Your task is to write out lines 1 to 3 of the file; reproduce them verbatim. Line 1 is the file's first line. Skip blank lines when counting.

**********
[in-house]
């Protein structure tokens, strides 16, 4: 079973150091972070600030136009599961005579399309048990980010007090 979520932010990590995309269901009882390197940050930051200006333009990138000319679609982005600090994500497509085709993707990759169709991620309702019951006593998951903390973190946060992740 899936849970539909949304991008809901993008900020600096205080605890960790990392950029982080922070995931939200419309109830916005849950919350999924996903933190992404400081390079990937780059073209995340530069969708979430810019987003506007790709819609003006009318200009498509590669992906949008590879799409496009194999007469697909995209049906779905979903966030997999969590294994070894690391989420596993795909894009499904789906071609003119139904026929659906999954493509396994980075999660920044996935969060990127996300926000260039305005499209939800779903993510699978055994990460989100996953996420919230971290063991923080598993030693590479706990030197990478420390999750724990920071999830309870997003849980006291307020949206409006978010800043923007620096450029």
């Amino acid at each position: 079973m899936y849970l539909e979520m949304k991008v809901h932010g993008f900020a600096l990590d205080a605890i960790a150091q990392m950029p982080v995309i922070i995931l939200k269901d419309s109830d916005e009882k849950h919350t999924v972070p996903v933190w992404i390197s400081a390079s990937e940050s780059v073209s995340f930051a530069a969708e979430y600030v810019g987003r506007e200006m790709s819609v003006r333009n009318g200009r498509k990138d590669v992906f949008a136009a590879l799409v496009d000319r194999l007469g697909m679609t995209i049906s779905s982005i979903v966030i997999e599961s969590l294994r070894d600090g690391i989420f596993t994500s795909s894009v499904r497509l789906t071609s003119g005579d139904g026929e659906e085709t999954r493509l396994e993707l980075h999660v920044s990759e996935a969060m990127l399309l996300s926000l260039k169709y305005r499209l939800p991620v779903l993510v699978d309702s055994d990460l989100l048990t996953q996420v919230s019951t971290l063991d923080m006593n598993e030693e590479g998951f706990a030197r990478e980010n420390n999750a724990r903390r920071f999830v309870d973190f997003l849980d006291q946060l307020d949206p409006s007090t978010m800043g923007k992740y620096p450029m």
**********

[in-house]
């Protein structure tokens, strides 16, 4: 079973150091972070600030136009599961005579399309048990980010007090 979520932010990590995309269901009882390197940050930051200006333009990138000319679609982005600090994500497509085709993707990759169709991620309702019951006593998951903390973190946060992740 899936849970539909949304991008809901993008900020600096205080605890960790990392950029982080922070995931939200419309109830916005849950919350999924996903933190992404400081390079990937780059073209995340530069969708979430810019987003506007790709819609003006009318200009498509590669992906949008590879799409496009194999007469697909995209049906779905979903966030997999969590294994070894690391989420596993795909894009499904789906071609003119139904026929659906999954493509396994980075999660920044996935969060990127996300926000260039305005499209939800779903993510699978055994990460989100996953996420919230971290063991923080598993030693590479706990030197990478420390999750724990920071999830309870997003849980006291307020949206409006978010800043923007620096450029």
């Amino acid at each position: 079973m899936y849970l539909e979520m949304k991008v809901h932010g993008f900020a600096l990590d205080a605890i960790a150091q990392m950029p982080v995309i922070i995931l939200k269901d419309s109830d916005e009882k849950h919350t999924v972070p996903v933190w992404i390197s400081a390079s990937e940050s780059v073209s995340f930051a530069a969708e979430y600030v810019g987003r506007e200006m790709s819609v003006r333009n009318g200009r498509k990138d590669v992906f949008a136009a590879l799409v496009d000319r194999l007469g697909m679609t995209i049906s779905s982005i979903v966030i997999e599961s969590l294994r070894d600090g690391i989420f596993t994500s795909s894009v499904r497509l789906t071609s003119g005579d139904g026929e659906e085709t999954r493509l396994e993707l980075h999660v920044s990759e996935a969060m990127l399309l996300s926000l260039k169709y305005r499209l939800p991620v779903l993510v699978d309702s055994d990460l989100l048990t996953q996420v919230s019951t971290l063991d923080m006593n598993e030693e590479g998951f706990a030197r990478e980010n420390n999750a724990r903390r920071f999830v309870d973190f997003l849980d006291q946060l307020d949206p409006s007090t978010m800043g923007k992740y620096p450029m």